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3-min read

Paddleton Review: Tender Bromance Between Ray Romano and Mark Duplass is A Whiff of Fresh Air

Directed by Alex Lehmann, Paddleton is ‘I am the dying guy versus I am the other guy’ narrative with carefully sewn in pathos and humour.

Devasheesh Pandey | News18.com

Updated:February 23, 2019, 2:46 PM IST
Paddleton Review: Tender Bromance Between Ray Romano and Mark Duplass is A Whiff of Fresh Air
Directed by Alex Lehmann, Paddleton is ‘I am the dying guy versus I am the other guy’ narrative with carefully sewn in pathos and humour.


Cast: Mark Duplass, Ray Romano

Writer: Mark Duplass and Alex Lehmann

Director: Alex Lehmann

Life would have remained lonely fun games and routine, had it not been for the opening scene of Paddleton-- the latest Netflix original starring Ray Romano and Mark Duplass. It’s ‘I am the dying guy versus I am the other guy’ narrative with carefully sewn in pathos and humour.

Inside hospital, the voice of a nurse, who has come bearing bad news, precedes the corporeal body of Michael (Mark) and Andy (Ray), whose relationship is in question, later in the scene and throughout. Primacy is placed on the fact that there’s no escaping death. Now it is up to the director, Alex Lehmann, also the co-writer of the film with Mark, to make it endearing for us to witness the journey of these two socially awkward, T-shirt and cargo shorts wearing middle-age-blokes, plus the inevitable end, which we are already aware of. Credit goes out to him for doing a fairly decent job at it.


Michael and Andy live in the suburbs of New York where existence, in general, is subdued. Withered trees, vast empty spaces and hauntingly silent mornings are just the cinematic translation of what goes into un-making life here. It’s a town where an average Joe would go, with his average-buddy-Joe, if they were to retire and just not be anymore. But as fate would have it, Michael is diagnosed with terminal cancer and ought to leave Andy alone, with his strange yet self-aware self.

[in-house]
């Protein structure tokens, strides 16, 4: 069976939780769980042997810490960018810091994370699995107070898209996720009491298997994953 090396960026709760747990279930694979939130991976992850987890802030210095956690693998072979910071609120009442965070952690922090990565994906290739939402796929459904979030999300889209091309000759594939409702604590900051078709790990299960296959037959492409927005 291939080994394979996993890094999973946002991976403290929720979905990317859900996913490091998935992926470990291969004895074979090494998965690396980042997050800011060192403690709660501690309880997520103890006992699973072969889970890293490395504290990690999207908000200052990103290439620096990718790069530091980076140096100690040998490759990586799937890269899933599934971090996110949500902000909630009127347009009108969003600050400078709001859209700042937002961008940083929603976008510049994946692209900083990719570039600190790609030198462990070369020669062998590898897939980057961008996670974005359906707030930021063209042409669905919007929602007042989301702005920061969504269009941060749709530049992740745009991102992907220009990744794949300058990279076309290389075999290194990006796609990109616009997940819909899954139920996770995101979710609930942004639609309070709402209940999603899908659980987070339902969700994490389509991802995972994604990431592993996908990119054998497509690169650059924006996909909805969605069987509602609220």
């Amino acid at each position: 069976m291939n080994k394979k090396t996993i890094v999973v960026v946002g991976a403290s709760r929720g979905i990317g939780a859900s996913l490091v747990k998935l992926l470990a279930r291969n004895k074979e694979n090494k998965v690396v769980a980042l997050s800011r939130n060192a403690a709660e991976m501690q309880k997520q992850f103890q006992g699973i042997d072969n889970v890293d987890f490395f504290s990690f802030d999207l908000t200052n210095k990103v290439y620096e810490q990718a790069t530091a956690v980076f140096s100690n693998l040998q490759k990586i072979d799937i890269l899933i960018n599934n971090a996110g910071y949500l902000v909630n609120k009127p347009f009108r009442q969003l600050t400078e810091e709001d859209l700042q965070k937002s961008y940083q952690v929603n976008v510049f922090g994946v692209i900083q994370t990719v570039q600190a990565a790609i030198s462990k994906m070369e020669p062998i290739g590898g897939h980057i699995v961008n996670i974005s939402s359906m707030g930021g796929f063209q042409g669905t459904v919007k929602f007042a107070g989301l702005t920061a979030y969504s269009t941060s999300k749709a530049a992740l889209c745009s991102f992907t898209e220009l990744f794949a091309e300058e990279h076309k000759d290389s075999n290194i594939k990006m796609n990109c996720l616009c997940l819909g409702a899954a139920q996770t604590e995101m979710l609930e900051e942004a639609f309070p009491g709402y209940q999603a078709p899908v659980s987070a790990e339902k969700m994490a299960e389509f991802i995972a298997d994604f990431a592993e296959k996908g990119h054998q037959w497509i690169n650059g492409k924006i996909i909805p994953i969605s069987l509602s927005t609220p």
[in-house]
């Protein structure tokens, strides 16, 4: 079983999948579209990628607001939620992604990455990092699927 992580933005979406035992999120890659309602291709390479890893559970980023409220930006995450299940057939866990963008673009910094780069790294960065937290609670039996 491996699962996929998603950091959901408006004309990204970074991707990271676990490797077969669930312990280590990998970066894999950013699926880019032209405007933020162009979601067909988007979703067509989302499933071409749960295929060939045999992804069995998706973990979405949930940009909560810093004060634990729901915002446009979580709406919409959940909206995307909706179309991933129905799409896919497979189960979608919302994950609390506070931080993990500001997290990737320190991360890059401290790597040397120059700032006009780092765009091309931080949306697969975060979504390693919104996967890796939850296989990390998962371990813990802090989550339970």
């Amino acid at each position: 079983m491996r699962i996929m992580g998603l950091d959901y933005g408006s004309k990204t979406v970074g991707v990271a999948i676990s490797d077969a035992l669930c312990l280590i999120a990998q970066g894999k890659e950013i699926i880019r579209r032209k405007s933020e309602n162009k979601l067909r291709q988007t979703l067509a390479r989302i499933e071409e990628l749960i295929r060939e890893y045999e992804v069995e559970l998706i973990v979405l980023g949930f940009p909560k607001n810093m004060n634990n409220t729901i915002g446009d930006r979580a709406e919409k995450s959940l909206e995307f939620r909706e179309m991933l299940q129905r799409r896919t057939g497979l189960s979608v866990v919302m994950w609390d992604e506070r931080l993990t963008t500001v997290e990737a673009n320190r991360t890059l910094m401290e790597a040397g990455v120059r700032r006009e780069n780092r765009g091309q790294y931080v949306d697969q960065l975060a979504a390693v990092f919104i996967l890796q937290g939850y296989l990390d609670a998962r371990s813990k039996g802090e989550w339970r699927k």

Michael wants to die a better Michael as he is at the moment, not some drug addicted, feeble and unrecognisable Michael. He wants to buy medication that will kill him before cancer does and asks Andy to be a consenting party to this decision. Not anyone from his family, but Andy. Such is the bond they share.

Andy is the older one out of the two, a bit more sensible too. As his best buddy would have it, he willingly tags along in the euthanasia game with him, but realizes that it’s not easy for him helping kill his only source of love.

So he starts to delve into passive-aggressive behavior that he believes will knock some sense back into Michael regarding his death wish. He even buys himself a safe-box to hide Michael’s meds and denies him the combination, only until later when he knows that breaking off with a friend is something he can’t afford to do at a time like this, howsoever he himself is hurting deep inside. Andy is selfish for not wanting to be alone after Michael dies, but not to the point that he would leave Michael alone right before he does.

ray 2

The set-up is emotional and there’s un-communicated depth in friendship. Nowhere do we feel characters opening up to each other despite them being understanding and affectionate for each other. It’s the deep-seated fear inside each one, as is a norm amongst men—not to be weak, or at least don’t appear weak.

Andy is having sleepless nights just hearing his terminally ill friend getting worse downstairs, but he won’t be consumed by emotion. Rather he’ll break time with him making pizza, watching films, enacting scenes, playing board games, road trips and the whole humdrum of life, but will be stuck up when it comes to sharing mutual feelings of platonic love.

Ray shines as Andy. He is both subtle and nuanced with his facial ticks of disapproval and irritability. The body language is hunched, words are minimal and altogether capture mid-age crisis to its truest. Mark plays the guy who fears dying and yet has to come to terms with it, to his anxious and unsure best. He lets Ray take the spotlight while running the show from behind. After all, he is going to die but his friend will live still- therein lie the gravity of emotions.

Paddleton is the game that Michael and Andy have invented to pass their time together; Paddleton is the film you should watch on Netflix if you are in for some almost-will-break-you-down sentimental drama.

Stars- 2.5/5

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